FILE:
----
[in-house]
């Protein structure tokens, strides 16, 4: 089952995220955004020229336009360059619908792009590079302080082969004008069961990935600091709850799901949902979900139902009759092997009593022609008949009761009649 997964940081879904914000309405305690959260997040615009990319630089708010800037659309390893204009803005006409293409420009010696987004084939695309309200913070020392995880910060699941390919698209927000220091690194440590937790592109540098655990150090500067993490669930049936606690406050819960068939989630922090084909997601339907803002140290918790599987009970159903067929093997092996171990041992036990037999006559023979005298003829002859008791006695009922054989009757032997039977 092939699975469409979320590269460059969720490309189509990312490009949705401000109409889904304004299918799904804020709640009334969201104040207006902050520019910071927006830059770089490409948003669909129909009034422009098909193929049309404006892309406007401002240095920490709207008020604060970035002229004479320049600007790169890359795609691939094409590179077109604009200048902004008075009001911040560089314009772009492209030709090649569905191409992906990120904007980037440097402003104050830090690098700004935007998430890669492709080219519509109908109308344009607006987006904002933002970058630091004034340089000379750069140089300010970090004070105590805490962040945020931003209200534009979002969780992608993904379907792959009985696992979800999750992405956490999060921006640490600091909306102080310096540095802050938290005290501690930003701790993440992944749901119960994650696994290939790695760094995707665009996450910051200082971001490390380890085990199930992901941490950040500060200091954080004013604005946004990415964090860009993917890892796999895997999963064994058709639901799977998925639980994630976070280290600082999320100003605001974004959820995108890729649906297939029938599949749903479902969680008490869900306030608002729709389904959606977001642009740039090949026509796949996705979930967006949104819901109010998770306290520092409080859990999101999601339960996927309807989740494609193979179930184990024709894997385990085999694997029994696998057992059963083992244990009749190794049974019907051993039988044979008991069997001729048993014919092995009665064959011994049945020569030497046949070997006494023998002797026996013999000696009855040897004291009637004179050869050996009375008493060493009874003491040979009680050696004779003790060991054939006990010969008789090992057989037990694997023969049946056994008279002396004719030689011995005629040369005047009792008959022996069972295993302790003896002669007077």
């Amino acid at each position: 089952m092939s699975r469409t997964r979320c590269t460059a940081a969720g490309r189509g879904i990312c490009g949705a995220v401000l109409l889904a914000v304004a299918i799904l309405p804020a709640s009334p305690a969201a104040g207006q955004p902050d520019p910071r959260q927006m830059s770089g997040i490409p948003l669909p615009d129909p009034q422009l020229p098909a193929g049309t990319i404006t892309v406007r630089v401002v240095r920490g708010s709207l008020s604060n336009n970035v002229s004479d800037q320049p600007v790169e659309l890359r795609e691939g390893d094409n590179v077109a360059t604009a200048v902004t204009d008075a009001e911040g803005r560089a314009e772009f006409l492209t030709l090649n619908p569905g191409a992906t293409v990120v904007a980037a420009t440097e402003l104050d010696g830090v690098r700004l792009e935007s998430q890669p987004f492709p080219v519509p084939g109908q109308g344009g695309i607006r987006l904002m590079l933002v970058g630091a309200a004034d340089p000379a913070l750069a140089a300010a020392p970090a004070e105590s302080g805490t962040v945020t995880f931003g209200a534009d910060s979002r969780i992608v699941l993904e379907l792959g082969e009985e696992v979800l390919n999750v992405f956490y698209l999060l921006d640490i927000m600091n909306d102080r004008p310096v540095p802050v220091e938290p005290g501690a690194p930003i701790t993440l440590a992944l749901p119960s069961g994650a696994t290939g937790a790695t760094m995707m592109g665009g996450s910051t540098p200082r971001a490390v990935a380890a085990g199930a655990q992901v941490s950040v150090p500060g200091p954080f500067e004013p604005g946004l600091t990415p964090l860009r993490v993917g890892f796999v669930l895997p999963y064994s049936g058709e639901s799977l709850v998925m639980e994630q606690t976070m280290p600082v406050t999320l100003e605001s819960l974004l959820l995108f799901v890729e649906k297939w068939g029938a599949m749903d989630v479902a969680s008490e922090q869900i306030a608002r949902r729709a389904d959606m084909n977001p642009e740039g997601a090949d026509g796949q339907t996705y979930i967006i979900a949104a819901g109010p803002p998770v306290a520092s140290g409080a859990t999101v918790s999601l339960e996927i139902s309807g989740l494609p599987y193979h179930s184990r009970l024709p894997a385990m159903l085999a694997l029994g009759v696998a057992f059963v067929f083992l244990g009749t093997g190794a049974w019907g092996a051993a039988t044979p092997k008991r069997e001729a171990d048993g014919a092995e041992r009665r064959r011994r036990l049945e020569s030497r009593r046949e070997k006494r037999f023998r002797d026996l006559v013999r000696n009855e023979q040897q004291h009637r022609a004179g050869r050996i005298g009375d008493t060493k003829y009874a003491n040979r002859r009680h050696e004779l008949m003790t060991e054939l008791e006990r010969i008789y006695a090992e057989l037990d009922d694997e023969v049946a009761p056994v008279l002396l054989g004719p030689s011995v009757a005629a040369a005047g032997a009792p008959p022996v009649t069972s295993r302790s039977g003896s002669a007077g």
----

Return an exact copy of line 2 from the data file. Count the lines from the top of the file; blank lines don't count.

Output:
């Protein structure tokens, strides 16, 4: 089952995220955004020229336009360059619908792009590079302080082969004008069961990935600091709850799901949902979900139902009759092997009593022609008949009761009649 997964940081879904914000309405305690959260997040615009990319630089708010800037659309390893204009803005006409293409420009010696987004084939695309309200913070020392995880910060699941390919698209927000220091690194440590937790592109540098655990150090500067993490669930049936606690406050819960068939989630922090084909997601339907803002140290918790599987009970159903067929093997092996171990041992036990037999006559023979005298003829002859008791006695009922054989009757032997039977 092939699975469409979320590269460059969720490309189509990312490009949705401000109409889904304004299918799904804020709640009334969201104040207006902050520019910071927006830059770089490409948003669909129909009034422009098909193929049309404006892309406007401002240095920490709207008020604060970035002229004479320049600007790169890359795609691939094409590179077109604009200048902004008075009001911040560089314009772009492209030709090649569905191409992906990120904007980037440097402003104050830090690098700004935007998430890669492709080219519509109908109308344009607006987006904002933002970058630091004034340089000379750069140089300010970090004070105590805490962040945020931003209200534009979002969780992608993904379907792959009985696992979800999750992405956490999060921006640490600091909306102080310096540095802050938290005290501690930003701790993440992944749901119960994650696994290939790695760094995707665009996450910051200082971001490390380890085990199930992901941490950040500060200091954080004013604005946004990415964090860009993917890892796999895997999963064994058709639901799977998925639980994630976070280290600082999320100003605001974004959820995108890729649906297939029938599949749903479902969680008490869900306030608002729709389904959606977001642009740039090949026509796949996705979930967006949104819901109010998770306290520092409080859990999101999601339960996927309807989740494609193979179930184990024709894997385990085999694997029994696998057992059963083992244990009749190794049974019907051993039988044979008991069997001729048993014919092995009665064959011994049945020569030497046949070997006494023998002797026996013999000696009855040897004291009637004179050869050996009375008493060493009874003491040979009680050696004779003790060991054939006990010969008789090992057989037990694997023969049946056994008279002396004719030689011995005629040369005047009792008959022996069972295993302790003896002669007077």